An 8-year-old boy was referred to Salhiyah Clinic, Kuwait, with complaints of an unpleasant smile and anterior crossbite. Extraoral examination revealed dished facial appearance, retrusive upper lip and protrusive lower lip (Figures 1 & 2). Intraoral examination showed that the boy had protruded lower anteriors, reverses deep-bite and retained upper right lateral incisor (Figure 3). Lateral cephalometric analysis revealed a skeletal class III relationship with deficient maxilla and severely proclined lower incisors with reverse overjet of 3 mm and deep bite of 6 mm (Figures 4–6).

Figure 1 Pre-treatment frontal view.

Figure 2 Pre-treatment profile view.

Figure 3 Pretreatment intraoral photos.

Figure 4 Pre-treatment cephalometric radiograph.

Figure 5 Pre-treatment analyzed cephalometric radiographs.

Figure 6 Pre-treatment panoramic radiographs.

Treatment objectives

The primary goal is to remove any obstruction which may hamper the normal growth and development of the jaws. So our treatment objectives were (1) to improve facial appearance, (2) to improve the skeletal jaw relationship between maxilla and mandible and (3) to establish correct anterior occlusion with ideal overjet and overbite.

Treatment alternative

Based on the objective, two treatment options were considered. Option one was a reverse face mask with removable upper and lower plate. The upper plate contained posterior bite blocks with protraction springs or expansion screw, which was placed in the anterio-posterior direction. The lower plate contained a labial bow for retraction of lower anteriors. The second option was fixed 2 x 4 orthodontic appliance. The parents opted for second option as the patient was too young to wear or cooperate with any kind of orthopedic or removable appliances.


All diagnostic records were taken at the start and end of the treatment. The cephalometric analysis was carried out with the dento-facial planner AudaxCeph. Metal self-ligating brackets of 022 slot with MBT prescription (Noble Stahl German Brackets) were bonded on upper and lower incisors. A molar tube was bonded on upper and lower second deciduous molars. At the first visit of the treatment, bite blocks were placed on upper second deciduous molars with brackets bonded on lower incisors. Initial level and alignment was done by a 0.014 niti (NITI Ormco Corporation) wire with very light e-chain from 2-2 (Figure 7 & 8). At the second-month appointment, maxillary right deciduous lateral incisors were extracted and it was observed that due to tongue pressure the in-standing permanent right lateral incisor was pushed labially. Later all four upper incisors were bonded for leveling and aligning. By the end of 5 months, the anterior crossbite was eliminated and incisors were aligned. After level and alignment, the maxillary incisors were proclined by placing active wire. The activation of wire was done by placing stop lock mesial to the second deciduous molars and then inserting the wire into the brackets of incisors. Once the anterior crossbite was eliminated and the incisors were aligned, spaces on maxillary and mandibular anteriors were closed by using e-chain. The lower appliance was taken off around the seventh month of treatment (Figure 9). During the process of space closure, the wire sequence was gradually increased for torqueing the anteriors. The total correction of anterior crossbite and forward mandibular displacement was achieved within 9 months by retraction of lower anteriors and torqueing upper incisors. The wire sequence used were: 14 niti, 16 niti, 14 X 25 niti, 16 X 25 niti, 19 X 25 niti and stabilization was done with 19 X 25 SS wire. After torque application was completed, the teeth were held with e-chain for 3 weeks and an appointment was booked for braces off. After the end of active treatment, the retention was achieved by bonded fixed lingual retainer on maxillary and mandibular incisors with Essex retainer and class III elastics worn at night time only. The bite blocks on maxillary second deciduous molars were reduced gradually to facilitate eruption of molars until they were in occlusion.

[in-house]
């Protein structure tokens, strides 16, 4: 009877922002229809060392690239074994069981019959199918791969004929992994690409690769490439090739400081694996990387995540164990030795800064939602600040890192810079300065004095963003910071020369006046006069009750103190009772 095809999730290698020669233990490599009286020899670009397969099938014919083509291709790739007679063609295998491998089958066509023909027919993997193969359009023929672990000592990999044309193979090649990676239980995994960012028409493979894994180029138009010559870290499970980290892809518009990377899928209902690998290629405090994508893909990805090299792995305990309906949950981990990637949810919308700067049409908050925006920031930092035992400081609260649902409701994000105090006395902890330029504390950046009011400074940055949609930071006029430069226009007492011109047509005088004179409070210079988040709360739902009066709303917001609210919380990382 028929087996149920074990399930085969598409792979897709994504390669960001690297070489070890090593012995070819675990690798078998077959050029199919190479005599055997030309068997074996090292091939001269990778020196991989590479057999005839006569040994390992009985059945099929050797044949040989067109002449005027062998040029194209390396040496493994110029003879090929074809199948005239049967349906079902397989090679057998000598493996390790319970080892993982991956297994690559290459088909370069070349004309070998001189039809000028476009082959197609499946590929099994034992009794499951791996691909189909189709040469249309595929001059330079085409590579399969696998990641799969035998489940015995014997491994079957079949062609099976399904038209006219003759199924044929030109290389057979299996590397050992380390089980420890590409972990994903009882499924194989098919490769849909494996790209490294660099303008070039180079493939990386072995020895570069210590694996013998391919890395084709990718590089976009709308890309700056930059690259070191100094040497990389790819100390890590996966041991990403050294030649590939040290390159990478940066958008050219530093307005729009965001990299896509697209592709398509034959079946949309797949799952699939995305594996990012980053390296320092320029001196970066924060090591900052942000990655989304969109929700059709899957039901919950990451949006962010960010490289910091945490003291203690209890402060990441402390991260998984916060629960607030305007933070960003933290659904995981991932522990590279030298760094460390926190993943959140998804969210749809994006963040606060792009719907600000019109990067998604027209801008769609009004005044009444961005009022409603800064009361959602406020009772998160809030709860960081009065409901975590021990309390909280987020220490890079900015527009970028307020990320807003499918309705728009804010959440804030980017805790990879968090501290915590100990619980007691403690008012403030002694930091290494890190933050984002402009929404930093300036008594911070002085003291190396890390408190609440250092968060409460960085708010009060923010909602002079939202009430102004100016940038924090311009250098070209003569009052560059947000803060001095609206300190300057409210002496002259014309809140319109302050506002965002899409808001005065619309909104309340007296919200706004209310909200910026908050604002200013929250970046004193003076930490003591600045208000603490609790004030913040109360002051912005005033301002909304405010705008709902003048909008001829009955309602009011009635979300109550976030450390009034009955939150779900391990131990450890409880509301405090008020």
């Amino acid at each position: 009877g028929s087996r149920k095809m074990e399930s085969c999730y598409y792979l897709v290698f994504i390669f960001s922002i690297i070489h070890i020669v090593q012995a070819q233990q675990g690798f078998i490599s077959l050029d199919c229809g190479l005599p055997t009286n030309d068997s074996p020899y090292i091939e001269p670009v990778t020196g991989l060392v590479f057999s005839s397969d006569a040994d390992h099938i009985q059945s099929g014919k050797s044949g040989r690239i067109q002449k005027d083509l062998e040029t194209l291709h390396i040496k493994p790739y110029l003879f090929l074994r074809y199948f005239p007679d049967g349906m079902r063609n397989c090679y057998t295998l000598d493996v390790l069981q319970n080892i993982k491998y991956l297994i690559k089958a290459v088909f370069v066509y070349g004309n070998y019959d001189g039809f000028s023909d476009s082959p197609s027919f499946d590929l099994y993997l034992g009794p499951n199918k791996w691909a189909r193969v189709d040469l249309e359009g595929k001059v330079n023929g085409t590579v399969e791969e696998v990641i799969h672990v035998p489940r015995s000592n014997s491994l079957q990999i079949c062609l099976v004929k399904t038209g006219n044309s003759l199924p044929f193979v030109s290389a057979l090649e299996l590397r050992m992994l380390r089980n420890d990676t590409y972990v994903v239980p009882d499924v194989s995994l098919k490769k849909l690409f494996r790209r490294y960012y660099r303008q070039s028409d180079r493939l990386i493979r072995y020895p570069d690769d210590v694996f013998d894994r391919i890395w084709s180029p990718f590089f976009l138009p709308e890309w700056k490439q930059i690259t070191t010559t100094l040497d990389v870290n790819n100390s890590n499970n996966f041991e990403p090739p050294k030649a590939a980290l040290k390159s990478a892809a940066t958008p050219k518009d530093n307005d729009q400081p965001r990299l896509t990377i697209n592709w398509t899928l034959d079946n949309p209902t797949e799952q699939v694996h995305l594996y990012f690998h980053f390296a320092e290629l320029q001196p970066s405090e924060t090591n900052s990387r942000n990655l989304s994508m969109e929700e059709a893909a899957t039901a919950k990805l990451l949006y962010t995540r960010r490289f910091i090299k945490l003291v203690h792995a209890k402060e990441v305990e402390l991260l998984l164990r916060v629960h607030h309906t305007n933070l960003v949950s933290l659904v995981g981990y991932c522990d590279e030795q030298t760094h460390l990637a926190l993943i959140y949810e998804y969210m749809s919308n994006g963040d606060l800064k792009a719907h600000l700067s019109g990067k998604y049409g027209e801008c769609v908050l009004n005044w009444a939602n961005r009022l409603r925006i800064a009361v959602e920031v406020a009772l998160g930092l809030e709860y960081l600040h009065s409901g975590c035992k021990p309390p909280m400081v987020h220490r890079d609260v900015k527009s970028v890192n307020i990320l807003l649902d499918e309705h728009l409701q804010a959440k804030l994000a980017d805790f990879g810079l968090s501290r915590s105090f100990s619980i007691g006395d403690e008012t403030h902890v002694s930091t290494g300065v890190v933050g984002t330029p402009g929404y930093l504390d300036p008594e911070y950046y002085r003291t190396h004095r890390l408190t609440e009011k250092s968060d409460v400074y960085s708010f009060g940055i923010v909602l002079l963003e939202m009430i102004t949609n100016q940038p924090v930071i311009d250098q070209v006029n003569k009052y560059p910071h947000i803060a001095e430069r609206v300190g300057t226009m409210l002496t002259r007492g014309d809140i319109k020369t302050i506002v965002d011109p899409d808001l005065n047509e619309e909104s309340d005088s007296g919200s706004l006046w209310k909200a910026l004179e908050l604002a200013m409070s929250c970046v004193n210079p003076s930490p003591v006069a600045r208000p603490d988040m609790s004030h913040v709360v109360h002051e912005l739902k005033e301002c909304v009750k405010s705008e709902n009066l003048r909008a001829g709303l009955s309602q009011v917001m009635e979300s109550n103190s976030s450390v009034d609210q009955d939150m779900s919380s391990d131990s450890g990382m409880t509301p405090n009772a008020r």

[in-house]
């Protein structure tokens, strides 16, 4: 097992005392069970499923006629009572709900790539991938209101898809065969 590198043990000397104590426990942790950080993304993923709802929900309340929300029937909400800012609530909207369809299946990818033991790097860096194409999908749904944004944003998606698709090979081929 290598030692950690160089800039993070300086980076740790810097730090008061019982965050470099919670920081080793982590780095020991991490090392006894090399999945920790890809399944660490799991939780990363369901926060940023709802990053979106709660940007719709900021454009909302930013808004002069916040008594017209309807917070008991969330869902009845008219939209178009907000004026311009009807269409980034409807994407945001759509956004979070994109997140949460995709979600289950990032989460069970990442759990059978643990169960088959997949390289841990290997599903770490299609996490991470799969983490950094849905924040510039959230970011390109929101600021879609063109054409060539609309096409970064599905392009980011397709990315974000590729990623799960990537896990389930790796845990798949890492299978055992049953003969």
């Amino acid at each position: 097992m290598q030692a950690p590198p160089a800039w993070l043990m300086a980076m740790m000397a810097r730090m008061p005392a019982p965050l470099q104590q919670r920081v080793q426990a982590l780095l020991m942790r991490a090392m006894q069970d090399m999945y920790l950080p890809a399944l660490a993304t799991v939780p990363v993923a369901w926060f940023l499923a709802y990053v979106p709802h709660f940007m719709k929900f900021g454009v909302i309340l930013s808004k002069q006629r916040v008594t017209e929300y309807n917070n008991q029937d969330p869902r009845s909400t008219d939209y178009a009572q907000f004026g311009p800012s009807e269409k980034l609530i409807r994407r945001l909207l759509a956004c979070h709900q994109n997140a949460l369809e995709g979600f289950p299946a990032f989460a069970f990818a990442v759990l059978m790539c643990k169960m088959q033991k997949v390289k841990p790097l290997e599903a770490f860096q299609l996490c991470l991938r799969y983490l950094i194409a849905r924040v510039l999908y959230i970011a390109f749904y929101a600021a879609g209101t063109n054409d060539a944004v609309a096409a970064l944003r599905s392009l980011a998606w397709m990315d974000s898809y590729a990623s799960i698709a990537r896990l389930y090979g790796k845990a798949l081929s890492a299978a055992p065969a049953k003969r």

Figure 7 First month intraoral photos.

Figure 8 Fifth month intraoral photos.

Figure 9 Seventh month intraoral photos.


The positive overjet, overbite with class I incisors were achieved via dento-alveloar compensation (Figure 12). The angulation of upper incisors to palatal plane showed an increase by 60, while the angulation of lower incisors to the mandibular plane showed a decrease by 50. The position of maxilla in relation to SN has increased by 60. The relationship between maxilla and mandible has decreased from -6 mm to -2 mm (Table 1). By the end of the treatment we could manage to achieve all our objectives including functional occlusion, pleasant smile with acceptable facial profile (Figure 10 & 11).

Figure 10 Post-treatment frontal view.

Figure 11 Post-treatment profile view.

Figure 12 Post-treatment intraoral photos.

Figure 13 Post-treatment cephalometric radiographs.